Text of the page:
THE Government believes it has ensured that the new European fiscal treaty will not require the support of the people by way of referendum, the Sunday Independent can reveal.
Ministers feel the treaty, a final draft of which is expected to be agreed at an EU council meeting tomorrow, has been sufficiently watered down so as to avoid the need to give voters a say.
The Government's approach is completely at odds with the wishes of the people as expressed in an opinion poll today which finds that almost three-quarters want a referendum.
A Red C poll for the Sunday Business Post shows 72 per cent want a referendum, 21 per cent do not and seven per cent have no opinion.
The disclosure that people will likely be deprived of an opportunity to vote on the treaty is expected to provoke a furious response from opponents who believe it will permanently surrender national sovereignty to Europe.
President Michael D Higgins may still refer the treaty to the Supreme Court to test whether a referendum is required; it is also open to any citizen to mount such a legal action.
The treaty has been described as the first foundation stone of full fiscal union in Europe.
Yesterday, the position of the Government remained that the final agreement would be forwarded to the Attorney General this week for advice on ratification.
A Government spokesman last night refused to be drawn on whether legal advice had been taken during the negotiation process so as to avoid the requirement for a referendum.
A spokesman for the Taoiseach, Enda Kenny, would only say: "The treaty . . . will be forwarded to the Attorney General for advice on ratification when it is signed off. It is expected and hoped that will happen tomorrow at the EU council meeting."
However, another Government source said: "The drafts were worked on by the Taoiseach's department, the Tanaiste and the AG. No other departments were consulted.
"Whether or not there was a requirement for a referendum would have influenced the thinking on recommending alternatives to the various drafts."
Yesterday, the economist Colm McCarthy said: "This has been a lawyers' exercise, especially in Brussels. The main emphasis has been on lawyers rather than economists because the priority seems to be to ensure it is not in conflict with any existing treaties."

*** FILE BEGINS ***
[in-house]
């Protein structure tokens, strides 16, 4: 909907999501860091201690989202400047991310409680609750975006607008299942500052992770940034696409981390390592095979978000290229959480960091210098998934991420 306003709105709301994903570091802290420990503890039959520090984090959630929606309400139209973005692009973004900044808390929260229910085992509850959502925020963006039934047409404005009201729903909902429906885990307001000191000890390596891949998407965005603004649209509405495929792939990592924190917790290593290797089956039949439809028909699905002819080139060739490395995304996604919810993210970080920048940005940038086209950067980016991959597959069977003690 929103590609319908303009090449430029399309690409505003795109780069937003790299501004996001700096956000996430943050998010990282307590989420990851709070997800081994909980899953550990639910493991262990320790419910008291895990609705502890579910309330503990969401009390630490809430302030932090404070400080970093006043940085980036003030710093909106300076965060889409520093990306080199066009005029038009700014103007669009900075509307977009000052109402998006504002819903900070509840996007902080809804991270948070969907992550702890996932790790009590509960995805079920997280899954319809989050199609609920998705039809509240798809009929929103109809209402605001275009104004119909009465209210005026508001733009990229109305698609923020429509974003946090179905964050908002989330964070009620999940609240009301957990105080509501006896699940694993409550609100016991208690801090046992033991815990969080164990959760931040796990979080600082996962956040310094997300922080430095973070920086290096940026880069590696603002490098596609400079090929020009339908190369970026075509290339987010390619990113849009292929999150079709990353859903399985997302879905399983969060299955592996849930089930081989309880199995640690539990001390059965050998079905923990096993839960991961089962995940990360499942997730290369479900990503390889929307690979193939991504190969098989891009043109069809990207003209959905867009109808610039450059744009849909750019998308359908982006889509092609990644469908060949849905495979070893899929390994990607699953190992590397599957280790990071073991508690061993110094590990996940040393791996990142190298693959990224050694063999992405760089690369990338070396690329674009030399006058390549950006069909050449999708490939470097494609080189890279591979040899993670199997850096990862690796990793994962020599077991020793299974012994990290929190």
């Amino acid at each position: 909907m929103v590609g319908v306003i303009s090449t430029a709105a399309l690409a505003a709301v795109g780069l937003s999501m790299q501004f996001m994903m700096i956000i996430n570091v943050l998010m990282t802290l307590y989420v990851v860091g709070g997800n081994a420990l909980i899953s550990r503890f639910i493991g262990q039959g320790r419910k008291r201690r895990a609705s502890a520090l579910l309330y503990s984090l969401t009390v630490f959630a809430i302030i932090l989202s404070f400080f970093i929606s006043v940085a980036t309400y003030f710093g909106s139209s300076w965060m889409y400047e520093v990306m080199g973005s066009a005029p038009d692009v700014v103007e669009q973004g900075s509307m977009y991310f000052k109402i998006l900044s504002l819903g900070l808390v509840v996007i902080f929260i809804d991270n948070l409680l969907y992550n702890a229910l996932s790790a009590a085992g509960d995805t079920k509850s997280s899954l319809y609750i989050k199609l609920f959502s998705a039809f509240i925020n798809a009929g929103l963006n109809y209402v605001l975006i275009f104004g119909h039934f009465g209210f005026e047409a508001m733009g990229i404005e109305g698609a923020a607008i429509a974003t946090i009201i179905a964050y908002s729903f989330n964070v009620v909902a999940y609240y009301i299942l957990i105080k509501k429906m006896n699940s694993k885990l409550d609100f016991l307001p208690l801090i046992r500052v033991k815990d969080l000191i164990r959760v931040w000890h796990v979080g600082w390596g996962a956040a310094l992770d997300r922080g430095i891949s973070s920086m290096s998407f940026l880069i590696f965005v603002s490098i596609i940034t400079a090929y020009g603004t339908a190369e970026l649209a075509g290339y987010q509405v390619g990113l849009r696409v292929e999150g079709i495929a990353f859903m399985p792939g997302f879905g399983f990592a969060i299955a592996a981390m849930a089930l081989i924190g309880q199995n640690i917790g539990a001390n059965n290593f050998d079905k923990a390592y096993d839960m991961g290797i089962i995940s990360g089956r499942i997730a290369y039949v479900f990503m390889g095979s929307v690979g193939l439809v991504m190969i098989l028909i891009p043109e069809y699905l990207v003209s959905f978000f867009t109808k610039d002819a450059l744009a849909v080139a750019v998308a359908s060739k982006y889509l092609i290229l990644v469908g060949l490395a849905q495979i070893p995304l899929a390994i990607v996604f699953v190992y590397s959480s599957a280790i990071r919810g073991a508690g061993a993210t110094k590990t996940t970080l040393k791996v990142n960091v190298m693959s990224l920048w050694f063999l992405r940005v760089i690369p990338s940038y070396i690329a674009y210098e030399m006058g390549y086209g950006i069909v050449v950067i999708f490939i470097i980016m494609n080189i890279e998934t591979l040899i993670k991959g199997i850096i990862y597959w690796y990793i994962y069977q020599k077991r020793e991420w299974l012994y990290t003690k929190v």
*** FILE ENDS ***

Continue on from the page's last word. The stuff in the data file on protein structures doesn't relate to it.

As an outcome of this process, there is "quiet confidence" at Cabinet that the treaty will avoid the requirement for a referendum and will also survive a subsequent legal challenge should such a challenge be taken.
The decision to reopen the issue of EU treaty change was decided upon by German Chancellor Angela Merkel and French President Nicolas Sarkozy during a stroll along the promenade in the Normandy coastal resort of Deauville last October.
From the moment the plan was revealed, the Government has been in fear of a largely eurosceptic response, given the initial rejection of the most recent European referenda on the Nice and Lisbon treaties.
At one point the Finance Minister, Michael Noonan, stated that if a referendum was required as part of the ratification process, the outcome of the referendum would be interpreted as a vote on continued Irish membership of the euro.
As a further inducement for ratification, the fiscal treaty includes a clause that only EU member states that have ratified the treaty will be able to request emergency funding from the ESM.
This means that Ireland, Greece, Portugal and probably Cyprus, Italy and Spain will be required to ratify the treaty if they wish to continue receiving emergency loans from the euro area's monetary fund.
There are four key elements of note in the fiscal treaty:
- The establishment of a 'Golden Rule' to ensure budgetary discipline.
- The policing of the Golden Rule at national level through so-called 'debt brakes'.
- The policing of national budgetary control at supranational level through a stricter excessive deficit procedure, including legal penalties and control by the European Court of Justice.
- New institutional architecture for euro area governance.
A referendum would have been required if the Government decided to introduce a debt brake into the national Constitution.
The Golden Rule stipulates that a general government's structural deficit should not be greater than 0.5 per cent for countries that have a debt-to-GDP ratio of over 60 per cent, and not greater than 1.0 per cent for countries whose debt is below this mark.
However, the debt brake has been described as "the only real innovation" in the fiscal treaty, as it is the only provision that will lack an enforcement mechanism if the treaty is not ratified.
In order to prevent deliberate or careless drift away from the numerical benchmarks laid down in the treaty, states that ratify will be required to implement the 'debt brakes'.
Under the treaty, each state will have the option of whether the debt brake should be part of the constitution or whether it should be adopted in an act of parliament.
This 'option' was specifically designed to allow states such as Ireland and Finland to avoid complex constitutional amendment procedures.
The fiscal treaty is designed as an insurance policy for 'core' euro area states, and Germany in particular, on the loans provided to the 'periphery' states.
If the treaty is adopted and ratified by at least all euro area states, there is a chance that it may provide Germany with the political capital to consider crisis resolution measures.
Such measures include increasing the lending capacity of the European Monetary Fund, or issuing collectively guaranteed eurobonds, as proposed by IMF managing director Christine Lagarde.
Last week it was reported that Germany was pulling back from its demand for constitutional limits on debt and deficits, a move that will make it easier for the Government to avoid a referendum on the pact.